So the Gus Poyet saga is heading towards over. No news yet on the appeal to his sacking but the club have moved on and appointed a new man to a new role. Welcome to Brighton and Hove Albion, The Amex and, most importantly Casa Don Carlos, Oscar Garcia Junyent. Head coach. *winks*
The manner of Poyet’s sacking (and indeed his suspension) has been the subject of much talk on Twitter and Facebook, in pubs and workplaces and on North Stand Chat (a place I normally leave for the close season). Fans have appeared to be divided in to Club and Poyet camps much as you appear to have to choose between Labour and Tory or Simon Cowell and humanity. In reality I’m not sure the camps are that straight forward.
For me Poyet’s position became untenable the second he speculated about ‘hitting the roof’ after the Palace defeat. I’m not saying I know that’s why he was suspended because no one outside the proceedings knows that, but saying ‘can I have a shitload more cash please boss’ when you’ve just capitulated at home to your biggest rivals is never going to go down well. That doesn’t mean I’m not appreciative of everything he did while he was here (something I’ll come back to a bit later).
Equally, no matter what they say, in my opinion the club scored a PR own goal as spectacular as the one by Colin Hawkins at Withdean with the manner in which they announced Poyet’s sacking. Allowing him to go on TV and claim he had found out about his sacking live on air, whatever the reality, looked bad to fans of other clubs and the public at large. The placing of the statement simply could not have been more badly timed. This does not mean I am anti club, anti Paul Barber or stirring up heated revolution against the legend that is Tony Bloom. Simply that I have found some of the goings on at the club frustrating and puzzling. If that’s how I see it as a fan what must the players have been thinking?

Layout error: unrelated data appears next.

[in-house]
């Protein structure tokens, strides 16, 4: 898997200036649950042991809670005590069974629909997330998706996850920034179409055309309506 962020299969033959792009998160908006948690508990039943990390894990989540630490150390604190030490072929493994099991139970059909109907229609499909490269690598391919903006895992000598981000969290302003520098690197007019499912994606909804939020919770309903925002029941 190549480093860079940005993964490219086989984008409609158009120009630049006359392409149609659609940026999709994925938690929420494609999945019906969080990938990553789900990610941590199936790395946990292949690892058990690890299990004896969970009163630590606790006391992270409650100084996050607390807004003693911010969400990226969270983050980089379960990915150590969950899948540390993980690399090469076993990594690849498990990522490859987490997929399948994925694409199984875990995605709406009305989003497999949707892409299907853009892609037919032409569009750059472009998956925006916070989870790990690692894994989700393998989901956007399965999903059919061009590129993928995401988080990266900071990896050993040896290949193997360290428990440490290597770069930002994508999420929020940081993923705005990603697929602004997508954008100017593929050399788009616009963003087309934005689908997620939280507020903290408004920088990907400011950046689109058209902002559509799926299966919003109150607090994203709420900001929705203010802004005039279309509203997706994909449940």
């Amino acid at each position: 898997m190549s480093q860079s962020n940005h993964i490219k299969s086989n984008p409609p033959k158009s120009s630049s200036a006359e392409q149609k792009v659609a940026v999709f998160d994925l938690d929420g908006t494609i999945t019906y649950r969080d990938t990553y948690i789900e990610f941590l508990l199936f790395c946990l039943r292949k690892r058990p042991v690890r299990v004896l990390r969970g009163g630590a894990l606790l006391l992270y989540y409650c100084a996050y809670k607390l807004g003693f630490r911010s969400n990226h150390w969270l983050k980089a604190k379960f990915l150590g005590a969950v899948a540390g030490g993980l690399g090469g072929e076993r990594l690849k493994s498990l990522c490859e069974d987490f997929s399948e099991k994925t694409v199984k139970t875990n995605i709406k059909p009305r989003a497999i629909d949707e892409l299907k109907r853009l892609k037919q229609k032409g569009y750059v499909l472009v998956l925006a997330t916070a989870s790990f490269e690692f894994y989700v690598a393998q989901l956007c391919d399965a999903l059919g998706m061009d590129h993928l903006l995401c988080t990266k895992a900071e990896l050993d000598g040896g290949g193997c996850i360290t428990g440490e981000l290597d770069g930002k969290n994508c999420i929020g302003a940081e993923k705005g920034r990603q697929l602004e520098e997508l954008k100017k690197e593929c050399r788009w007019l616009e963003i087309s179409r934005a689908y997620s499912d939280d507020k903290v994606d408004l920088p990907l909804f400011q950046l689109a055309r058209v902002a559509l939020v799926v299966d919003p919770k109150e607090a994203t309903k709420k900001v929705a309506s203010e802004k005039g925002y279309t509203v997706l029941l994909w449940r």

The club have come back strongly this week with the appointment of Oscar. Unlike the hoards of experts on NSC who somehow managed to make time to watch every Maccabi Tel Aviv game last season as well as ours, I don’t actually know anything about him beyond a paper coaching record and a vague memory of someone swarthy turning out for Barcelona on nights when there was no game on featuring an Englsih team. However it’s that Barca pedigree that excites me. The team under Poyet were staffed and set up to play a particular way and it needed a particular type of boss to be appointed to take us forward. It increasingly looks like we are adopting the Swansea model, something that excites and pleases me in equal measure.
Besides, as unknown as Oscar may be in England, he represents the polar opposite of the gravy train of failed mediocrity that is the rest of the English managerial merry go round. Some of the other names touted were just ridiculous. Harry “£12 million on Christopher Samba” Redknapp with his huge Sandbanks residence to maintain? No thanks. Glenn “it’s the disabled’s own fault” Hoddle with his failure academy and failed tenure at Wolves? Not on your nelly. Colin Wanker? As out moded as my mum’s prawn cocktail recipe. *makes Family Fortunes big yellow cross noise*
No Oscar is a spectacular gamble from a spectacular gambler but I’d rather we were going large (and modern) with a high risk strategy than trying not to lose our stake by constantly folding. In Tony and Oscar we trust.
That doesn’t mean I want to rewrite Poyet’s history. In my less than humble opinion he’s the best manager we’ve had since Mullery. A dispassionate look at statistics and names backs this up. Whereas Mickey Adams’s first signing as manager second time round was the aforementioned Colin Hawkins, Poyet brought flair and a trophy to the grim surroundings of Withdean. Far before we had the Amex we had Elliot Bennet and Liam Bridcutt, exciting young players far too good for that league. Poyet turned Kazenga Lua Lua from a sprinter and gymnast with a brain the size of a pea in to a footballer with a brain the size of a pea. He kept us up in his first season and then set about building a side that was part football team, part philosophy and all ego. Poyet’s ego.
Ultimately that might be what led to the unfortunate events of the last month and a bit but we should not forget that we improved our league position in every season under Gus just as he’d promised. That fans used to watching the aforementioned Hawkins, for whom Gary Hart was a hero because he was “a trier” have suddenly been treated to Wayne Bridge, Tomasz Kuszczak, Matthew Upson and Vicente, internationals all as well as Greer, Bridcutt and CMS earning international call ups (*whispers* but only for Scotland). Winning League 1 while winning all 8 games in March, the St Patrick’s Day massacre of Palace, our first shot at the top flight via the playoffs since 1991, the 6-1 demolition of Blackpool and the spectacular, breathtaking opening competitive win at the Amex over Doncaster were all achieved while aboard the Gus Bus. Now, however it is being overtaken by the Os-car. Let’s hope it’s a joyride.